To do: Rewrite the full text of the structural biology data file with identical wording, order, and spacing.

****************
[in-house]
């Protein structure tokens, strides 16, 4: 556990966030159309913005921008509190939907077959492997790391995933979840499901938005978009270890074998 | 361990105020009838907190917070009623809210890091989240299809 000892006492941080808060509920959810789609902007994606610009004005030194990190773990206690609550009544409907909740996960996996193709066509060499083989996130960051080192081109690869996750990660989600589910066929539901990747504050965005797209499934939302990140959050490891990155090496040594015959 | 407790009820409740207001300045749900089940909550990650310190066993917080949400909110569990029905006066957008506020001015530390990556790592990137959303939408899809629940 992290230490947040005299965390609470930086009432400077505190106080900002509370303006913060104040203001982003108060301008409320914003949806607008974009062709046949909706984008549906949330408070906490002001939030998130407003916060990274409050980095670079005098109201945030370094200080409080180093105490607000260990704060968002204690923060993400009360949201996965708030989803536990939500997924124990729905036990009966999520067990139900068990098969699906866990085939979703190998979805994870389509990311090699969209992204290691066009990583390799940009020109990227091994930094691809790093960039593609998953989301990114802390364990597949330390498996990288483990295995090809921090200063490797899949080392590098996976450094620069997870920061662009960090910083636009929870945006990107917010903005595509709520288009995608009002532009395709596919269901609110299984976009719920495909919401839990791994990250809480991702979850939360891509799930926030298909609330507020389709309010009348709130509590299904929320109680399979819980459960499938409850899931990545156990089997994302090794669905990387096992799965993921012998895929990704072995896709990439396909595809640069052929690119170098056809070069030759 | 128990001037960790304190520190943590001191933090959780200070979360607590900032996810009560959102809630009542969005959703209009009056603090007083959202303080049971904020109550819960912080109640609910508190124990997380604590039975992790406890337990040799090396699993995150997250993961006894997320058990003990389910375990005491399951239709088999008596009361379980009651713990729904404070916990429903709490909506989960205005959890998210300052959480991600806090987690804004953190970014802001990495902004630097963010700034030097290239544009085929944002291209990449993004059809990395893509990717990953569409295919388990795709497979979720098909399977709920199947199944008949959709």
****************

[in-house]
């Protein structure tokens, strides 16, 4: 556990966030159309913005921008509190939907077959492997790391995933979840499901938005978009270890074998 | 361990105020009838907190917070009623809210890091989240299809 000892006492941080808060509920959810789609902007994606610009004005030194990190773990206690609550009544409907909740996960996996193709066509060499083989996130960051080192081109690869996750990660989600589910066929539901990747504050965005797209499934939302990140959050490891990155090496040594015959 | 407790009820409740207001300045749900089940909550990650310190066993917080949400909110569990029905006066957008506020001015530390990556790592990137959303939408899809629940 992290230490947040005299965390609470930086009432400077505190106080900002509370303006913060104040203001982003108060301008409320914003949806607008974009062709046949909706984008549906949330408070906490002001939030998130407003916060990274409050980095670079005098109201945030370094200080409080180093105490607000260990704060968002204690923060993400009360949201996965708030989803536990939500997924124990729905036990009966999520067990139900068990098969699906866990085939979703190998979805994870389509990311090699969209992204290691066009990583390799940009020109990227091994930094691809790093960039593609998953989301990114802390364990597949330390498996990288483990295995090809921090200063490797899949080392590098996976450094620069997870920061662009960090910083636009929870945006990107917010903005595509709520288009995608009002532009395709596919269901609110299984976009719920495909919401839990791994990250809480991702979850939360891509799930926030298909609330507020389709309010009348709130509590299904929320109680399979819980459960499938409850899931990545156990089997994302090794669905990387096992799965993921012998895929990704072995896709990439396909595809640069052929690119170098056809070069030759 | 128990001037960790304190520190943590001191933090959780200070979360607590900032996810009560959102809630009542969005959703209009009056603090007083959202303080049971904020109550819960912080109640609910508190124990997380604590039975992790406890337990040799090396699993995150997250993961006894997320058990003990389910375990005491399951239709088999008596009361379980009651713990729904404070916990429903709490909506989960205005959890998210300052959480991600806090987690804004953190970014802001990495902004630097963010700034030097290239544009085929944002291209990449993004059809990395893509990717990953569409295919388990795709497979979720098909399977709920199947199944008949959709």